§ THE DUKE OF SOMERSET
rose to call attention to the Report on Fama-gousta Harbour, and to inquire, Whether it is the intention of the Government to undertake the works necessary for rendering Famagousta habitable? The noble Duke said: My Lords, I do not propose to discuss any points alien to my present purpose, or to discuss the policy of Her Majesty's Government in taking possession of Cyprus; but will confine my observations to the Reports which have been laid upon the Table of the House of the Captain of the Minotaur and the Hydrographer of the Admiralty. The latter has prepared a very careful Report on the subject, and has had the advantage of visiting the Island in com- 1410 pany with the First Lord of the Admiralty and the Secretary of State for War —besides having a complete knowledge of the surveys previously made. His information, therefore, may be taken as perfectly complete. Now, according to the Report of the Hydrographer, the harbours, or rather the anchorages, of Limasol and Larnaca were not found to be altogether suitable for vessels of war, and that the most convenient place was the harbour of Famagousta, of which, accordingly, the Hydrographer made a detailed Report. As regards the town of Famagousta, I must say the Report cannot be said to be very satisfactory. The town is occupied by about 500 people, 300 of whom are Turks, and the remainder Greeks; and the Hydrographer reports that all the Turks had had fever, and half of them ophthalmia as well, while many of the others had cataract and incipient blindness. That is not a very favourable account of the town. The Hydrographer also gives an account how this state of things may have arisen. He says that the various maladies may, perhaps, have arisen from imperfect drainage. The Turks, trusting to Providence, have given up the idea of draining the place; all the drains are choked, and the town is full of cesspools, which, from the nature of the soil, percolate in all directions, through the soil on which the town is built. If the drainage is unsatisfactory and imperfect, much more so is the supply of water, which is brought to the town in a conduit passing through several burial grounds; besides which, whenever the people want to wash their clothes, they simply take up a stone from the conduit and set to work. That is not a condition of things favourable to the health of the town. The Hydrographer says that he is not aware whether the bad health of the population is due to the defective water supply, and want of drainage, or to the foul emanations from the soil; but it is apparently attributable to all three causes. When he came to examine the harbour, he found that the soil consisted of the sewage of centuries, and that its character was so noxious that they were unwilling to dredge up any of it. Then, I observe that Captain Lawson says it will be very easy to dredge the harbour and fill up the lagoon; but I would suggest that the operation of filling up a lagoon with 1411 sewage would have very unwholesome results, and I trust that it will not be attempted. My Questions, however, relate to the more important recommendations of the Hydrographer—that the town should be properly drained, and that its water supply should be conveyed in proper pipes. He also recommends great works for the formation of a harbour, and the erection, as far as the outside of the rocks, of about a mile of breakwater. I have no doubt that if that work is carried out efficiently the harbour will be a very fine one, and equal even to that of Malta; but the first thing is to make the town habitable. At present, the Hydrographer says it is pestilential, and he strongly urges that something should be done. What I wish to know is, whether the Government are prepared to give effect to his recommendations, and, if so, in what way they will do so? I am aware that there is in Cyprus the system of enforced labour; but I do not know whether it is a wise method of conciliating the inhabitants, and, of course, it would require constant supervision, in order that no injustice may be done. Now, who will superintend that enforced labour? The noble Marquess, I believe, superintends generally the Island of Cyprus, and, in fact, everything from China to Peru; but will he supervise the special works undertaken in the Island? Still, supposing that you improve this town, and make it habitable, whose property is it? If we want to build military and naval storehouses, on whose land are they to be built—on our own, or on land that we shall have to buy? In short, whose land are we going to improve, and will anyone reap that unearned increment of value of which Mr. Mill used to speak? Of course, too, we shall have to build new fortifications, as the existing ones would not be at all suitable, in these days, for our purpose; and, for that purpose, we shall have to acquire property beyond the boundaries of the town. Now, is that land available, and have we the power of acquiring it? Another point that must be considered is the expense—there would be expenses connected with the harbour, the expenses connected with the tower, the expense of lighting, and, he supposed, the expense of the fortifications—all these would have to be considered. Then, how are all these works to be made—by compul- 1412 sory labour, or in what other way? And how are they to be paid for—from the Revenues of the Island, or from the Imperial Exchequer, as works of Imperial necessity? I beg to ask, Whether it is the intention of the Government to undertake the works necessary for rendering Famagousta habitable?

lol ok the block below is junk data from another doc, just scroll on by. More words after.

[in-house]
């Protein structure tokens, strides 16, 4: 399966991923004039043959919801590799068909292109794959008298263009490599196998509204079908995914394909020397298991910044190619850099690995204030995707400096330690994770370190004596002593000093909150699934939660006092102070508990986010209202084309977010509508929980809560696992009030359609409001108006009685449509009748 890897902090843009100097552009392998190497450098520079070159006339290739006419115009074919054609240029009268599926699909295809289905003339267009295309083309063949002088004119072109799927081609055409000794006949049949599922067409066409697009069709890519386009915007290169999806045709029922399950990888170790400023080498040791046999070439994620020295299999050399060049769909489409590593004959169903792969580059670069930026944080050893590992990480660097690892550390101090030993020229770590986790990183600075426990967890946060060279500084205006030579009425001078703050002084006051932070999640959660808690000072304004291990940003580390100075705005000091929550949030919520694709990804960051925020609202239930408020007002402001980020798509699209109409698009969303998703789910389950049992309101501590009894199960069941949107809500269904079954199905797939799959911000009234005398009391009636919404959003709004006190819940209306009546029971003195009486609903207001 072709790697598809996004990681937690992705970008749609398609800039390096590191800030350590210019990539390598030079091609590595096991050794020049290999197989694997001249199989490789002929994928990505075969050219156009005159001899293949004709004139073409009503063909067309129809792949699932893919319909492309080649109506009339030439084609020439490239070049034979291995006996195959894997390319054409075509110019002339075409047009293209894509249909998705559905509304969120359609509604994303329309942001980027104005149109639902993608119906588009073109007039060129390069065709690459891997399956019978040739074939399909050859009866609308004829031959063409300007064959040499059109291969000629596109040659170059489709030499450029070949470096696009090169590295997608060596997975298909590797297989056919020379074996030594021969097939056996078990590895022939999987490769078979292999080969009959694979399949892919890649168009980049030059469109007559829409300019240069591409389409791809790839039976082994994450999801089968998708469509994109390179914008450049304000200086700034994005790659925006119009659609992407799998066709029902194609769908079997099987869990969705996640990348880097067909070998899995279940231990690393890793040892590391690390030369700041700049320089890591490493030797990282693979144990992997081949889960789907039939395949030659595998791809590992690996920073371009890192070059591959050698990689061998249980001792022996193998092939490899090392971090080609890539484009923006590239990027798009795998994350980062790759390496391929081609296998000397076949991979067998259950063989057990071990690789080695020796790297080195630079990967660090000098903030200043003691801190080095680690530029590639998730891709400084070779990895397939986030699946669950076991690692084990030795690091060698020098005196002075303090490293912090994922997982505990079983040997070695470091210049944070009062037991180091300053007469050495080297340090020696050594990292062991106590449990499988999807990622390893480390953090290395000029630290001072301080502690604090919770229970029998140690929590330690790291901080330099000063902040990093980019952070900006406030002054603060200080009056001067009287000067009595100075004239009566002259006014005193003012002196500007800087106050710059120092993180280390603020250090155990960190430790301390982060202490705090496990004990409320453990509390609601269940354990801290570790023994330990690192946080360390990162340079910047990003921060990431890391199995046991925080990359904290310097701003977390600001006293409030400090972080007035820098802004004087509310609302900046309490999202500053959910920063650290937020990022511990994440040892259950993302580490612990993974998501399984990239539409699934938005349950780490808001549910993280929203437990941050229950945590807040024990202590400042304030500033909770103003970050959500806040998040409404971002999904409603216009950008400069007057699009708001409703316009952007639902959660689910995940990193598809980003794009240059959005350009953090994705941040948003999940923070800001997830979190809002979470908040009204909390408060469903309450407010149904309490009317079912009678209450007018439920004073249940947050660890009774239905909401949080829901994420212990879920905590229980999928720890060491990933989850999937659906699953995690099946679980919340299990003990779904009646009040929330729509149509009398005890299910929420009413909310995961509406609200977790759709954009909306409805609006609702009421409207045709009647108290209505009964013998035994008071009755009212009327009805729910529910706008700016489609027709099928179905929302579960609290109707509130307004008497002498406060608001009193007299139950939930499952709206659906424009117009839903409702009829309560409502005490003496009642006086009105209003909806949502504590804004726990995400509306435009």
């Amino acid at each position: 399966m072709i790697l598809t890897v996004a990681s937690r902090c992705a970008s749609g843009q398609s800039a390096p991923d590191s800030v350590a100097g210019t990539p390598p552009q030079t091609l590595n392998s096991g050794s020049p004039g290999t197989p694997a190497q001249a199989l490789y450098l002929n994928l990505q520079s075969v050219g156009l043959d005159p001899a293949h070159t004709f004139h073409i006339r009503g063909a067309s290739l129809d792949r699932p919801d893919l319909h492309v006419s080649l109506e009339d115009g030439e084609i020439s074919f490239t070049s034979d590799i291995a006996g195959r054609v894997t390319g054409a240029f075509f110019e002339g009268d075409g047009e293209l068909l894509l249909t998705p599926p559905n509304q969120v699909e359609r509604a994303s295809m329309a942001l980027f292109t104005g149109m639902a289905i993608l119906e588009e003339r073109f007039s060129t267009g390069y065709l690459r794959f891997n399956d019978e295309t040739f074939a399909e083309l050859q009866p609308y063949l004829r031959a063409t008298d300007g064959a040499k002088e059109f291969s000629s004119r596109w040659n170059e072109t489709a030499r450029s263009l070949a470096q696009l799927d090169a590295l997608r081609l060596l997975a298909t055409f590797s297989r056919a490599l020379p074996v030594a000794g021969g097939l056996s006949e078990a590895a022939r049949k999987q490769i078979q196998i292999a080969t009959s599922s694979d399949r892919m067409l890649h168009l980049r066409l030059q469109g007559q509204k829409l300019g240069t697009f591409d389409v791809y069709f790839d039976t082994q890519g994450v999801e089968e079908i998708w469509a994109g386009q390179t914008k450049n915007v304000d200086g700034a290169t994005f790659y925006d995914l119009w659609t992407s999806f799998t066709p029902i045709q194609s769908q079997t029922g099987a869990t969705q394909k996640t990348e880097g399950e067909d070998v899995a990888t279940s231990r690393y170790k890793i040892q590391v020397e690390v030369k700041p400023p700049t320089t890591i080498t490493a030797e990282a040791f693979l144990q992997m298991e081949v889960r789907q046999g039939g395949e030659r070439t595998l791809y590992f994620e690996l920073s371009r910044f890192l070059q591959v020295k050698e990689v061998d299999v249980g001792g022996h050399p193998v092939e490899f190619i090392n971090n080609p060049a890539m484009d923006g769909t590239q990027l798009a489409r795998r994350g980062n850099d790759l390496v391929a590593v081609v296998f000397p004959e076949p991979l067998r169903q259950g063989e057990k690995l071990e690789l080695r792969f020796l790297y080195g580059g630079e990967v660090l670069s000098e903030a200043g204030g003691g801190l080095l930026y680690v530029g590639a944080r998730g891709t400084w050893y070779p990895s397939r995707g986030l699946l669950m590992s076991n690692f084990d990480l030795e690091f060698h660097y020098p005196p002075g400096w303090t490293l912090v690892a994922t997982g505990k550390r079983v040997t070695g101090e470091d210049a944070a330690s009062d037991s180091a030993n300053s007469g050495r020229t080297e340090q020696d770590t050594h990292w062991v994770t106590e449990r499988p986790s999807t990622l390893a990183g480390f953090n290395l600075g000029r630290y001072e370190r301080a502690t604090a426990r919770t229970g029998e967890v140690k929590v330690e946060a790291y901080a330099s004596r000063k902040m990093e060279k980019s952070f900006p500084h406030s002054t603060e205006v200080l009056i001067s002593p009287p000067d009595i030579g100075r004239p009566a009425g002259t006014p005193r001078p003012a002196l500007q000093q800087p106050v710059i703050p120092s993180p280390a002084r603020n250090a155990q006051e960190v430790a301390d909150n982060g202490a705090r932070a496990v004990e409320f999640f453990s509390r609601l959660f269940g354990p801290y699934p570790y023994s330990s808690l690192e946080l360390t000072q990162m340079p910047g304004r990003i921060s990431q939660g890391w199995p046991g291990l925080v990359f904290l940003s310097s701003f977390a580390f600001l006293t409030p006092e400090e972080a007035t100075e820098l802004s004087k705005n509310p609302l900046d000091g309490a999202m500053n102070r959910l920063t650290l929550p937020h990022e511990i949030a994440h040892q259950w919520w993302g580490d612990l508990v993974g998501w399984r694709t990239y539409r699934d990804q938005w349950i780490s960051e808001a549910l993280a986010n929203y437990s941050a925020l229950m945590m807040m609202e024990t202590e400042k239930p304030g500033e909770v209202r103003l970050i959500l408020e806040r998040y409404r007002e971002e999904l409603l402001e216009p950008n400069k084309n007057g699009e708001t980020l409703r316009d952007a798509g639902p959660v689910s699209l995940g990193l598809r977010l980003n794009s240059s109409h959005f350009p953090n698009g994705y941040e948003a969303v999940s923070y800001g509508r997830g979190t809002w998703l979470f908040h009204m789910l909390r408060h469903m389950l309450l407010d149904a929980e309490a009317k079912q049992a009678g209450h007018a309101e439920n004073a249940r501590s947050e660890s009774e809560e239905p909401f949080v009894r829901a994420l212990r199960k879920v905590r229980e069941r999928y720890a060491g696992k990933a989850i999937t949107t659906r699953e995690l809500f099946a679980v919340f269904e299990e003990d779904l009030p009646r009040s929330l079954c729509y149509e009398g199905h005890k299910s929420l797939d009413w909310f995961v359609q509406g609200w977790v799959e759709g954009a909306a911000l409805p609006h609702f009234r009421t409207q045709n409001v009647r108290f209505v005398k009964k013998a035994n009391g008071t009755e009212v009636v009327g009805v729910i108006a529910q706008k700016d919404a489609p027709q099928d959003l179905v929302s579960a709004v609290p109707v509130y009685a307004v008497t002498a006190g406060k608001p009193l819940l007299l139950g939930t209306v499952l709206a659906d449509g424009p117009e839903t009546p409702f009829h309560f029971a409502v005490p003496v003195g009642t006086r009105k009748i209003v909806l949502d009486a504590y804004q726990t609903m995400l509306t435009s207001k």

§ THE MARQUESS OF SALISBURY